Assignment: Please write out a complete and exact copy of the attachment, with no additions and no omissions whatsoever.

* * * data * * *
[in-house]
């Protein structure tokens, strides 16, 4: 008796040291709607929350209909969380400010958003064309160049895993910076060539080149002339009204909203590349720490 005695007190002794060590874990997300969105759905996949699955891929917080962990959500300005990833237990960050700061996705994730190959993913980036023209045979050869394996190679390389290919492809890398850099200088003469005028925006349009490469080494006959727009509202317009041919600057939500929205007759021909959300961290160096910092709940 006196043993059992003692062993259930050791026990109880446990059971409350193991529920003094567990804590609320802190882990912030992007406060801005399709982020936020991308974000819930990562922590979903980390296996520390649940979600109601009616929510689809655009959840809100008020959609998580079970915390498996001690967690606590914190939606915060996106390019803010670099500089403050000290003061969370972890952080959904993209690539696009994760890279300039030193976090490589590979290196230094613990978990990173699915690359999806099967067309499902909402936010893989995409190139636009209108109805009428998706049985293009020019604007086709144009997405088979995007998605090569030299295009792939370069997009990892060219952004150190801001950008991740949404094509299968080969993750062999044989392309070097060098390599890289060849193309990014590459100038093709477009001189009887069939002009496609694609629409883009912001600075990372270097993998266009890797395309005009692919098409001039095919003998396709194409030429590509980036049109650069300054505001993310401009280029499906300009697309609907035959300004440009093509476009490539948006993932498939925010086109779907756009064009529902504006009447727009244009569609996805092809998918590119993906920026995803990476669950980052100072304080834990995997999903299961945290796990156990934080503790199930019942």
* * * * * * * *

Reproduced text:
[in-house]
């Protein structure tokens, strides 16, 4: 008796040291709607929350209909969380400010958003064309160049895993910076060539080149002339009204909203590349720490 005695007190002794060590874990997300969105759905996949699955891929917080962990959500300005990833237990960050700061996705994730190959993913980036023209045979050869394996190679390389290919492809890398850099200088003469005028925006349009490469080494006959727009509202317009041919600057939500929205007759021909959300961290160096910092709940 006196043993059992003692062993259930050791026990109880446990059971409350193991529920003094567990804590609320802190882990912030992007406060801005399709982020936020991308974000819930990562922590979903980390296996520390649940979600109601009616929510689809655009959840809100008020959609998580079970915390498996001690967690606590914190939606915060996106390019803010670099500089403050000290003061969370972890952080959904993209690539696009994760890279300039030193976090490589590979290196230094613990978990990173699915690359999806099967067309499902909402936010893989995409190139636009209108109805009428998706049985293009020019604007086709144009997405088979995007998605090569030299295009792939370069997009990892060219952004150190801001950008991740949404094509299968080969993750062999044989392309070097060098390599890289060849193309990014590459100038093709477009001189009887069939002009496609694609629409883009912001600075990372270097993998266009890797395309005009692919098409001039095919003998396709194409030429590509980036049109650069300054505001993310401009280029499906300009697309609907035959300004440009093509476009490539948006993932498939925010086109779907756009064009529902504006009447727009244009569609996805092809998918590119993906920026995803990476669950980052100072304080834990995997999903299961945290796990156990934080503790199930019942």